The boom of Big Data and Artificial Intelligence might lead us to think that data analytics lie in the hands of algorithms. Yet, algorithms alone are not enough to achieve an efficient analysis of energy data in industries. Human intelligence and critical sense are still indispensable. In order for analyses to result in improved energy efficiency in factories, it is crucial in particular to keep control over data aggregation and processing, in connection with the operational reality and the objectives sought. But also to do so methodically! A method that we share below step by step.
Energy data analytics always start with a phase of dialogue and discussions with the operational staff in the factory – a crucial step to determine the client’s challenges, expectations, constraints and possibilities of daily actions.
Detecting operational management strategies
“Our critical sense also helps us challenge the practices of the factory, even if they seem to be efficient on the ground”, suggests Antoine Roland, Energy Efficiency Engineer. Take the example of a client: the purpose of the project was to optimise refrigeration efficiency. Yet the graphical analysis of the machines power commitment had shown two different types of operation for the same cold production: either two refrigeration units each delivering 3 megawatts, or three units each generating 2 megawatts. “There is always a method that is more cost-effective than the other”, says Antoine Roland. “Based on our experience, we can say that generally the efficiency of refrigeration machines is better when they run at high rate, as they use less power.” A new graphical analysis will be used to verify this assumption and define the best operating strategy.
Studying physical systems, understanding operational objectives and context prior to data analysis
Let us continue with the definition of an algorithm: it is a sequence of operations used to resolve a problem and achieve a result. If the problem is poorly stated… then the result will be wrong! Our critical sense should therefore enable us to define clearly the context of the analysis beforehand, while following a logic based on four key steps.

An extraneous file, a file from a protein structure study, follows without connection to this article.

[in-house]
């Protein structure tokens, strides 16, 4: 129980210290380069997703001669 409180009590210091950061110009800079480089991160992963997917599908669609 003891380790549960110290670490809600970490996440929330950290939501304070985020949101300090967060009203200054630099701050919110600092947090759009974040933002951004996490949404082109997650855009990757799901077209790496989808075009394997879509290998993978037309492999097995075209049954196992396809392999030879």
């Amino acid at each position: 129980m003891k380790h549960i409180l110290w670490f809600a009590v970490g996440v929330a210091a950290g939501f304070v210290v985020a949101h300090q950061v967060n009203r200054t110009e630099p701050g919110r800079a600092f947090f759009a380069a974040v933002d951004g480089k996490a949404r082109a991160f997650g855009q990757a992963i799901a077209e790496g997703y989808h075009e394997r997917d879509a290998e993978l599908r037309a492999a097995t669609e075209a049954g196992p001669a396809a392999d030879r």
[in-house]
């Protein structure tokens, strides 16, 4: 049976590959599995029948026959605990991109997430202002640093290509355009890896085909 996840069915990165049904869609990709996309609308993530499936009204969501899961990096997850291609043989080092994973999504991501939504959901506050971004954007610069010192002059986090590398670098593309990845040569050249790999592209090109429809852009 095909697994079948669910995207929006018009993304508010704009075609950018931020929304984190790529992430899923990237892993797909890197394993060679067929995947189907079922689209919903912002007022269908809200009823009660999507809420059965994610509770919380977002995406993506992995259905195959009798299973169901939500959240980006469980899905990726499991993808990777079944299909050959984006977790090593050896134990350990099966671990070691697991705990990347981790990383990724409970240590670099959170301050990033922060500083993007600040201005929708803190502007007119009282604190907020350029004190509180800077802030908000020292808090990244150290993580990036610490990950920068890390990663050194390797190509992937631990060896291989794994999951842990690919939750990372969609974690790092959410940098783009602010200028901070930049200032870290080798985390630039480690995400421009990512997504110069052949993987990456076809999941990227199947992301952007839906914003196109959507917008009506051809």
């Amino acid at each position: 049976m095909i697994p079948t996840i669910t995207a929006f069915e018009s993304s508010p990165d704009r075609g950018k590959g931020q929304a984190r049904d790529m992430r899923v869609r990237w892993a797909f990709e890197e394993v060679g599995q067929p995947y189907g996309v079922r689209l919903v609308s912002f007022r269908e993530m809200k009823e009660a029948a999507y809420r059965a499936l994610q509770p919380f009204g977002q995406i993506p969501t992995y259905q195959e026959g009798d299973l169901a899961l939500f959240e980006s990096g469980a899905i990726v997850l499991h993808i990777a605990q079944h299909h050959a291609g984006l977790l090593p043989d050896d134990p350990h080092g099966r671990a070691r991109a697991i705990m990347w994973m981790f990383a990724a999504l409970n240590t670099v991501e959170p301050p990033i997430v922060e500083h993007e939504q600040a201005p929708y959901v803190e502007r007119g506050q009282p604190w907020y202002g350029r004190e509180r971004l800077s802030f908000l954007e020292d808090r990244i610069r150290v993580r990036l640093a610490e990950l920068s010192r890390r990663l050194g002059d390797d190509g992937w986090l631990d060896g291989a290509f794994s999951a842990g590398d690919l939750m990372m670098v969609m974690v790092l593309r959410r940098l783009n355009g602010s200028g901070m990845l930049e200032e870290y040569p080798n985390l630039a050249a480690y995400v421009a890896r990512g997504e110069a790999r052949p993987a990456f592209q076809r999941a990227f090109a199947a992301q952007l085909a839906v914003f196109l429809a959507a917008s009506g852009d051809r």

1. Choice of the performance indicator – The most suitable indicator for the project is not necessarily the one you might think of spontaneously. “In the context of the project as stated above, we had logically opted to monitor the coefficient of cooling performance (COP)”, explains Antoine Roland. “In view of the initial results, we could have suggested that our client shut down the refrigeration units with the lowest COPs. But it would have been without taking into account that this equipment, responsible for the poor refrigerating efficiency, was also producing mixed water at 45°C via a heat recovery system”. Under the circumstances, the COP was no longer meaningful as a performance indicator. The results were found to be more relevant after selecting a perimeter to optimise including iced water and mixed warm water, and with an economic indicator (in euro/hour) taking into account the cumulative performance for both iced water and mixed warm water production.
2. Choice of the analysis period – The analysis period must be chosen at a time when the plant is running in steady state and, most of all, operates in realistic conditions based on existing equipment. For instance, an excessively old time period should not be chosen: “Returning to the previous case, even though the 2014-2015 period might have looked interesting, it was however not suitable for the study since the site had changed significantly within 3 years. New refrigeration units have been installed and the equipment regulation system has been replaced”, explains Antoine Roland.
3. Choice of contextual filters – The context of the analysis should be defined based on steady-state operating scenarios, on refrigerating power ranges (3 to 4 megawatts, then 4 to 5 MW, etc.), on outdoor temperatures (0°C to 10°C, 10°C to 20°C, 20°C to 30°C), or the use of standby equipment by the client, such as heat pumps…
4. Choice of variables – Any data that are meaningless for the study should also be eliminated. “Let me explain”, says Antoine Roland; “Take an incinerator: in order to optimise the waste combustion performance, it is useless to track fume treatment parameters, or parameters on the power generated from recovered heat. The results must therefore be screened and the analysis should focus on the combustion area. It is a question of common sense.”
Using critical sense when looking at the influential variables recommended by the algorithm
After selecting the performance indicator, the study period, the filters and the most relevant variables, “you are going to run the algorithm”, says Antoine Roland. “But there again, you need to use critical sense to decide on the operational relevance of the influential variables recommended by the algorithm, since that algorithm has never visited the field!”. You have to learn to sort out the uncontrollable variables that generate different operating scenarios (weather conditions, power demand, etc.), the consequential variables over which there is no direct action (e.g. furnace temperature depending on regulated air inputs), from the regulation variables. The latter are the variables of true interest since they are modifiable. Then you need to ensure that the regulation variable is really reliable, that it is not an artefact and/or that it does not result from a loss of data, an error or a malfunction.
“By following these steps, we can be assured of the quality of the analysis and avoid any interpreting mistake. And that is precisely where human intelligence makes a big difference!”, concludes Antoine Roland.